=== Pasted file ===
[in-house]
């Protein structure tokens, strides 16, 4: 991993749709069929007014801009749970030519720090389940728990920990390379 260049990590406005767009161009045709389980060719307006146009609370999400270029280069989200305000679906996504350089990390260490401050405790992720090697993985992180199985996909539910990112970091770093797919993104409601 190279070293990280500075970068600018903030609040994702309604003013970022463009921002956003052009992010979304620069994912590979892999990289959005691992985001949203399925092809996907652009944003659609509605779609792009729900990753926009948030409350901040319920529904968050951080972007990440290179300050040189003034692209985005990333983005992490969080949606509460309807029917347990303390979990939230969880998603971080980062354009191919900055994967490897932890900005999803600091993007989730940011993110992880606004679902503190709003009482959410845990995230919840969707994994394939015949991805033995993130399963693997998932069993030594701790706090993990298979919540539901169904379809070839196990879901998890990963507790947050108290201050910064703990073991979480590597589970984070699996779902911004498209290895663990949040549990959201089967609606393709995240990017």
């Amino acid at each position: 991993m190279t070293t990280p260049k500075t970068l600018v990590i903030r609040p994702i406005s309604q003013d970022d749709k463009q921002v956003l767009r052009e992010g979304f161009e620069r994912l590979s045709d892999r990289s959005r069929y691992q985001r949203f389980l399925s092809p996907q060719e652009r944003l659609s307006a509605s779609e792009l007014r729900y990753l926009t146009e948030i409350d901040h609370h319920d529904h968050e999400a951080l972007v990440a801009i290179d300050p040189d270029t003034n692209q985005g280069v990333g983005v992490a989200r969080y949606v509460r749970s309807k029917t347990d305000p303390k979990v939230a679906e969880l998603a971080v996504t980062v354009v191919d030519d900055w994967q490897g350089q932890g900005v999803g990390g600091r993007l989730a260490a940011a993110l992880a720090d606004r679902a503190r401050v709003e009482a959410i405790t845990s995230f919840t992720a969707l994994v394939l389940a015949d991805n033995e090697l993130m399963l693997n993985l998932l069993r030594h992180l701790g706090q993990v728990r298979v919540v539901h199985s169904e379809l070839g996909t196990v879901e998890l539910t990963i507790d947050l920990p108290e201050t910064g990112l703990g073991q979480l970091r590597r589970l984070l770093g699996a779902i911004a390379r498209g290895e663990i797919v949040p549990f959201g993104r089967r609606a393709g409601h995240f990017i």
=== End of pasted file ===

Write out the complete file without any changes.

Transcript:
[in-house]
């Protein structure tokens, strides 16, 4: 991993749709069929007014801009749970030519720090389940728990920990390379 260049990590406005767009161009045709389980060719307006146009609370999400270029280069989200305000679906996504350089990390260490401050405790992720090697993985992180199985996909539910990112970091770093797919993104409601 190279070293990280500075970068600018903030609040994702309604003013970022463009921002956003052009992010979304620069994912590979892999990289959005691992985001949203399925092809996907652009944003659609509605779609792009729900990753926009948030409350901040319920529904968050951080972007990440290179300050040189003034692209985005990333983005992490969080949606509460309807029917347990303390979990939230969880998603971080980062354009191919900055994967490897932890900005999803600091993007989730940011993110992880606004679902503190709003009482959410845990995230919840969707994994394939015949991805033995993130399963693997998932069993030594701790706090993990298979919540539901169904379809070839196990879901998890990963507790947050108290201050910064703990073991979480590597589970984070699996779902911004498209290895663990949040549990959201089967609606393709995240990017």
């Amino acid at each position: 991993m190279t070293t990280p260049k500075t970068l600018v990590i903030r609040p994702i406005s309604q003013d970022d749709k463009q921002v956003l767009r052009e992010g979304f161009e620069r994912l590979s045709d892999r990289s959005r069929y691992q985001r949203f389980l399925s092809p996907q060719e652009r944003l659609s307006a509605s779609e792009l007014r729900y990753l926009t146009e948030i409350d901040h609370h319920d529904h968050e999400a951080l972007v990440a801009i290179d300050p040189d270029t003034n692209q985005g280069v990333g983005v992490a989200r969080y949606v509460r749970s309807k029917t347990d305000p303390k979990v939230a679906e969880l998603a971080v996504t980062v354009v191919d030519d900055w994967q490897g350089q932890g900005v999803g990390g600091r993007l989730a260490a940011a993110l992880a720090d606004r679902a503190r401050v709003e009482a959410i405790t845990s995230f919840t992720a969707l994994v394939l389940a015949d991805n033995e090697l993130m399963l693997n993985l998932l069993r030594h992180l701790g706090q993990v728990r298979v919540v539901h199985s169904e379809l070839g996909t196990v879901e998890l539910t990963i507790d947050l920990p108290e201050t910064g990112l703990g073991q979480l970091r590597r589970l984070l770093g699996a779902i911004a390379r498209g290895e663990i797919v949040p549990f959201g993104r089967r609606a393709g409601h995240f990017i």